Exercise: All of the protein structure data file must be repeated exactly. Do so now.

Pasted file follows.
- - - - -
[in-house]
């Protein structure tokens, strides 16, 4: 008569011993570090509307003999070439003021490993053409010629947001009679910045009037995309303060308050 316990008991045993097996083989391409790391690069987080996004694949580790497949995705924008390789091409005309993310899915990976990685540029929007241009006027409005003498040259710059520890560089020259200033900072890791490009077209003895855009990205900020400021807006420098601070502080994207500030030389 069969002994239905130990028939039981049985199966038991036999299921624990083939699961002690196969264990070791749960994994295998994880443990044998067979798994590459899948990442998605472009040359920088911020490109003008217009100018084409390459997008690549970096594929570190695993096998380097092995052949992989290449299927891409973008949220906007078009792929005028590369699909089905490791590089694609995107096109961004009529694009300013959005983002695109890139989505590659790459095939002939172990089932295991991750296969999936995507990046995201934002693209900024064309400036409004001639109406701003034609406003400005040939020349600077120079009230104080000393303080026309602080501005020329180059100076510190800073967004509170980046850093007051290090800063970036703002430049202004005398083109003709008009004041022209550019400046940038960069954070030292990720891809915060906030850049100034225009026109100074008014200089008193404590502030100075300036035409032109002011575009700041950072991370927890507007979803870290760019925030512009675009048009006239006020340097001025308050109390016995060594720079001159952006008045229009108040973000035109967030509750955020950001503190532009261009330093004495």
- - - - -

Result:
[in-house]
């Protein structure tokens, strides 16, 4: 008569011993570090509307003999070439003021490993053409010629947001009679910045009037995309303060308050 316990008991045993097996083989391409790391690069987080996004694949580790497949995705924008390789091409005309993310899915990976990685540029929007241009006027409005003498040259710059520890560089020259200033900072890791490009077209003895855009990205900020400021807006420098601070502080994207500030030389 069969002994239905130990028939039981049985199966038991036999299921624990083939699961002690196969264990070791749960994994295998994880443990044998067979798994590459899948990442998605472009040359920088911020490109003008217009100018084409390459997008690549970096594929570190695993096998380097092995052949992989290449299927891409973008949220906007078009792929005028590369699909089905490791590089694609995107096109961004009529694009300013959005983002695109890139989505590659790459095939002939172990089932295991991750296969999936995507990046995201934002693209900024064309400036409004001639109406701003034609406003400005040939020349600077120079009230104080000393303080026309602080501005020329180059100076510190800073967004509170980046850093007051290090800063970036703002430049202004005398083109003709008009004041022209550019400046940038960069954070030292990720891809915060906030850049100034225009026109100074008014200089008193404590502030100075300036035409032109002011575009700041950072991370927890507007979803870290760019925030512009675009048009006239006020340097001025308050109390016995060594720079001159952006008045229009108040973000035109967030509750955020950001503190532009261009330093004495």